Potent Storms Turn Things Upside Down in New England: Here's the Science

Meteorologist Pete Bouchard gives us a weather lesson to explain how severe storms spawned two tornadoes on Tuesday

Wait. Tornadoes with highs in the 50s? In mid-October?

It wasn’t a textbook case for severe weather in Southern New England. But around here, these setups seldom are. As was the case in this go-round, a few potent storms turned things upside down for a few hours Tuesday afternoon and evening.

To understand what was going on, we need to go above ground level and enter the middle atmosphere, where things got hopping this afternoon.

Wind shear – or the twisting of winds with height – was impressive for ANY time of year from Rhode Island straight through Southeast Massachusetts. Coupled with a wee bit of heating from the day (relative “heating,” of course), and a developing low pressure system that was getting infused with energy right above us, the stage was set to develop thunderstorms.

By their nature, thunderstorms have areas of wind intake and outtake. If there is enough shear present, the intake air (what we commonly call the updraft) can rotate. IF (and it’s a big if) the rotation is robust and sustained, this wind can work to the ground as a tornado. We had all the above present today, and the end result was a mini outbreak of severe weather.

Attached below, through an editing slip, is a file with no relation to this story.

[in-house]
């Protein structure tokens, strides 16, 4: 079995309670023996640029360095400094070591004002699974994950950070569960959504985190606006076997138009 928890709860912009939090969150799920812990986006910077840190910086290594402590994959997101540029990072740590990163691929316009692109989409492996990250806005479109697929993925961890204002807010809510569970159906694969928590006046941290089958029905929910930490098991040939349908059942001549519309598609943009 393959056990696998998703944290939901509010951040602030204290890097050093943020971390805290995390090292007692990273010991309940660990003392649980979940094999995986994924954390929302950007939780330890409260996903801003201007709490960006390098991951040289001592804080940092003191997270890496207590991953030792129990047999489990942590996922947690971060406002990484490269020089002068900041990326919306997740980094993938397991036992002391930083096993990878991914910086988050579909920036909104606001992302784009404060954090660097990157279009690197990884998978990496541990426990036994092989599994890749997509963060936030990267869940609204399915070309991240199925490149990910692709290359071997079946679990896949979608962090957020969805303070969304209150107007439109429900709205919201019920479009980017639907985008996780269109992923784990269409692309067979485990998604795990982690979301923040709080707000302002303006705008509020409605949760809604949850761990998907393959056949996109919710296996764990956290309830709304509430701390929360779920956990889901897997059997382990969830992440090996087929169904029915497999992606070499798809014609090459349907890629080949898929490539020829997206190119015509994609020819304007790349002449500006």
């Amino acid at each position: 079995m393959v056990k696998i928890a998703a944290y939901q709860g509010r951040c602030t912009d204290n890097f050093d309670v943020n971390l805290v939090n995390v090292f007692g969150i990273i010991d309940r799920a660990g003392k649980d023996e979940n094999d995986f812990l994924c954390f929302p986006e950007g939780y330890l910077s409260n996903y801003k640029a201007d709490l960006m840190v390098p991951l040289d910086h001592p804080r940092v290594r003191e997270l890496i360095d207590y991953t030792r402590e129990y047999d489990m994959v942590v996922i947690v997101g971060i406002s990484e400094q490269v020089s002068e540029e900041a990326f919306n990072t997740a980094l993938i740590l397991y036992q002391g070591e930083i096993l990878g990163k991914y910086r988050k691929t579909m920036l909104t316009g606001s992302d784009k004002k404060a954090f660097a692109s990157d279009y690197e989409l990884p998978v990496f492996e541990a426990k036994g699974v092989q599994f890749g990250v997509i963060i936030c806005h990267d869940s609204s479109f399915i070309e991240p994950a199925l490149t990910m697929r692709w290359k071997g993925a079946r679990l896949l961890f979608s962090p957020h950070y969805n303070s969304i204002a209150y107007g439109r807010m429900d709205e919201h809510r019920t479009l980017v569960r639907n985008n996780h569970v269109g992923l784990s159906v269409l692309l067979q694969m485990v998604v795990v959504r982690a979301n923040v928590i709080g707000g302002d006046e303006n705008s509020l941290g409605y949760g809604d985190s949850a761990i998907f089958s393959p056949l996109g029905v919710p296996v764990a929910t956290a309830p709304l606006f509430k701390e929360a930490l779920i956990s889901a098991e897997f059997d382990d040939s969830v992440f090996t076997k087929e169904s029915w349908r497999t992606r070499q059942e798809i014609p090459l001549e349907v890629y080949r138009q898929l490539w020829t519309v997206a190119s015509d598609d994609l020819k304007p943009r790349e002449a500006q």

Notice that this worked independently of the air temperatures, which, although often big factors in the summer, can be overcome in other seasons if the right elements are present. As was the case with most of our tornadoes, they are short-lived, difficult to detect, and oftentimes, weak.

Survey teams from the National Weather Service in Norton will complete their assessment of the damage in Lincoln, Rhode Island on Wednesday.

That concludes our weather lesson for this event. We all know there will be many more in the months ahead as the cold season gets underway.

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